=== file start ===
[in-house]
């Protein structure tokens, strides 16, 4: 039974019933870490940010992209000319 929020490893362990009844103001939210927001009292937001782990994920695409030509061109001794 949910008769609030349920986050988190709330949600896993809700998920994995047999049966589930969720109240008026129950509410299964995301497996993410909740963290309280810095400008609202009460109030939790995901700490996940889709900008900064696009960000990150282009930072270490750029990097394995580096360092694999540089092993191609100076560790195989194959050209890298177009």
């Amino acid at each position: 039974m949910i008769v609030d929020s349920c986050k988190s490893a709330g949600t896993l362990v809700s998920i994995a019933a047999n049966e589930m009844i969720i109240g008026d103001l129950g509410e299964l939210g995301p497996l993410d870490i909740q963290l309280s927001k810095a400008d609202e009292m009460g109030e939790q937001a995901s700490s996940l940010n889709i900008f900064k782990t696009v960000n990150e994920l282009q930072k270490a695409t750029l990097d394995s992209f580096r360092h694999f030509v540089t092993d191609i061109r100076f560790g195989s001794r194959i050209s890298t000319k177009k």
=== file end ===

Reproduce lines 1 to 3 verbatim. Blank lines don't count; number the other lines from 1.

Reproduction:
[in-house]
């Protein structure tokens, strides 16, 4: 039974019933870490940010992209000319 929020490893362990009844103001939210927001009292937001782990994920695409030509061109001794 949910008769609030349920986050988190709330949600896993809700998920994995047999049966589930969720109240008026129950509410299964995301497996993410909740963290309280810095400008609202009460109030939790995901700490996940889709900008900064696009960000990150282009930072270490750029990097394995580096360092694999540089092993191609100076560790195989194959050209890298177009």
């Amino acid at each position: 039974m949910i008769v609030d929020s349920c986050k988190s490893a709330g949600t896993l362990v809700s998920i994995a019933a047999n049966e589930m009844i969720i109240g008026d103001l129950g509410e299964l939210g995301p497996l993410d870490i909740q963290l309280s927001k810095a400008d609202e009292m009460g109030e939790q937001a995901s700490s996940l940010n889709i900008f900064k782990t696009v960000n990150e994920l282009q930072k270490a695409t750029l990097d394995s992209f580096r360092h694999f030509v540089t092993d191609i061109r100076f560790g195989s001794r194959i050209s890298t000319k177009k």